I’ve spent a lot of time this week, crying and praying for the people who lost homes and loved ones in Joplin. And later in the week, crying and praying over the hurting people near Piedmont, Oklahoma.
Like my friend, Marilyn, said the other day, I’ve never seen a tornado because I’m always hiding when one gets close. As an Okie, though, I’ve witnessed the devastation one of those monsters can do.
A looooong time ago, I went to Ozark Christian College (then it was Ozark Bible College) in Joplin. And I loved it. I enjoyed school, loved the town (much bigger than C-Town but still not the Big City) and the surrounding area.
Oronogo–a nearby town–had a strip pit that years earlier had filled with water. I loved visiting that swimming hole, jumping off the cliffs and swimming into the caves.
My second (and last) year at Ozark, Mom came in May with a group of women from our church to the Women’s Clinic at Ozark and brought Sister Amy, who was still a tyke.
The entire C-Town crew and my friend, Bomber, went out to lunch on lunch on Range Line. On our way back, we took a different street than the normal jaunt down 7th Street. We were heading back to the college for classes and afternoon sessions.
I dropped Mom off at one of the Mission Building and Amy, Bomber and I went back to my dorm. Just as we pulled up in front, the tornado siren went off.
I was taught by my parents to respect those warnings, so I threw Amy into the dorm’s bottom floor with Bomber and zoomed back to the classroom building to get Mom.
I stampeded into the classroom, ready to scream over the roar of panicked women, but all I heard was the even tones of the lecturing professor. As I stormed in, the entire room turned and looked at me. (Kinda made me feel like I’d shown up at the Royal Wedding dressed for Sadie Hawkins day.)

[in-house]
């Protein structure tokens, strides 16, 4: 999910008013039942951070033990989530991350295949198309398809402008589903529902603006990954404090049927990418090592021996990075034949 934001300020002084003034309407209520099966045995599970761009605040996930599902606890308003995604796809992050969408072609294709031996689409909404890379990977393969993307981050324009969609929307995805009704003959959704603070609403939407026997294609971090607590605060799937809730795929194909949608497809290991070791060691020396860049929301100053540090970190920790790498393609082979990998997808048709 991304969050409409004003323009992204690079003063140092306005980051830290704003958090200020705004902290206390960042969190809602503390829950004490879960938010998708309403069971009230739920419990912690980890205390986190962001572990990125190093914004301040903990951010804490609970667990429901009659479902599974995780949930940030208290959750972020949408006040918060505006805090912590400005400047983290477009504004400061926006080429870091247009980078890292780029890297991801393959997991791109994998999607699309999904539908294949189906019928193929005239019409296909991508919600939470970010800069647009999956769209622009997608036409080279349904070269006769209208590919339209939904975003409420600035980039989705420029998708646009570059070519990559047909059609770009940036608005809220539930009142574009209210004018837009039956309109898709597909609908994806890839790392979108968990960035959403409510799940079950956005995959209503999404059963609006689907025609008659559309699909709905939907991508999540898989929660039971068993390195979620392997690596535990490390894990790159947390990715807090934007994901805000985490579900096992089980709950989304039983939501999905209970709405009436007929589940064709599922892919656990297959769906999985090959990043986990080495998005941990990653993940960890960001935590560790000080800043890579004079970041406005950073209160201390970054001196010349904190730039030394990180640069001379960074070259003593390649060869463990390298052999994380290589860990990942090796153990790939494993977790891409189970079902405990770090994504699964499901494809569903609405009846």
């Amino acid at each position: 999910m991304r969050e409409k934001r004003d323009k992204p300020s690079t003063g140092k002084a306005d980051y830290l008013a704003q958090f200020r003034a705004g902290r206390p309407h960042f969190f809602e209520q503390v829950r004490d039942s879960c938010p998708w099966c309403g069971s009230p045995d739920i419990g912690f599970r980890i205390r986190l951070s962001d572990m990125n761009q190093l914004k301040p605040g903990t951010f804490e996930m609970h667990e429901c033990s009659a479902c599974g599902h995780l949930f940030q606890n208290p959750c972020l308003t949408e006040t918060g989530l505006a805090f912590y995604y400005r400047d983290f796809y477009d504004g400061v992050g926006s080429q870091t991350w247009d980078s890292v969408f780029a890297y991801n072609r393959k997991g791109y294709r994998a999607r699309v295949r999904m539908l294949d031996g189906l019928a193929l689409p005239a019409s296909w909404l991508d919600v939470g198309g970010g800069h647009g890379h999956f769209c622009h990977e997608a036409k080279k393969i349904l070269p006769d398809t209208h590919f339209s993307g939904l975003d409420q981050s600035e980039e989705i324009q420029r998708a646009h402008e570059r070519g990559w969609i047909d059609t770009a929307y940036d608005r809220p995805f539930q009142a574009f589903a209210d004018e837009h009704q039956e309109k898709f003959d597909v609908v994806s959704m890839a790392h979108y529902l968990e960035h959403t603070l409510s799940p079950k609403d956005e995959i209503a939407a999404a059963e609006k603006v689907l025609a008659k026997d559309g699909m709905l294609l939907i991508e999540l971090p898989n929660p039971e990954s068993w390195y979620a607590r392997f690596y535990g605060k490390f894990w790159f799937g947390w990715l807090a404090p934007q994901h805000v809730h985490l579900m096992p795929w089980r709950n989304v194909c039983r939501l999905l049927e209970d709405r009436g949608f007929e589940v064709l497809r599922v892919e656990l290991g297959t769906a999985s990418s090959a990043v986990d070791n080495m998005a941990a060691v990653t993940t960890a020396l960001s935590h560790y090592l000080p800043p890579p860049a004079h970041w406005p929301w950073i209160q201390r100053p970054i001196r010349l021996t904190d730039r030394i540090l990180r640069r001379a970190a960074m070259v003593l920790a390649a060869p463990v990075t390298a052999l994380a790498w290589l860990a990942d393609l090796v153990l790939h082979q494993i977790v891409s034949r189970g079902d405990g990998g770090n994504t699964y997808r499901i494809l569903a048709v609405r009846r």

But that siren was still echoing in my head and my heart was pounding out of control, so I shouted, “Tornado. We have to go!”
The professor, a Joplin resident for many years, shook his head.”That siren gets hit by lightning all the time and gives false warnings. Don’t worry about it.”
I was ready to argue (you know how it is when you have that gut feeling) but my wise mother stood up. “I’ll go with her.”
We rushed back to the dorm, sat with the others in the hallway of the bottom floor, told stories and sang upbeat songs.
Cheer up, ye saints of God, there’s nothing to worry about. Nothing to make you feel afraid. Nothing to make you doubt. Remember Jesus never fails so why not trust Him and shout! You’ll be sorry you worried at all tomorrow morning.
There was a tornado that day that went right up 7th Street–the street we hadn’t taken–the main street that went between Main and Range Line. It damaged 40 blocks and did $7,000,000 in damage. (A lot of money back then.)
But that’s nothing compared to the total devastation the EF5 tornado caused this year.
One story touched my heart and still brings me to tears today. It’s about a young man named Malachi Murdoch. He’s a recent high school graduate and enrolled at Ozark this fall.
I hope you’ll join with me in prayer for Malachi, his family and all the residents of Joplin.
- Missouri Tornado Survivors Reconnect On Facebook (allfacebook.com)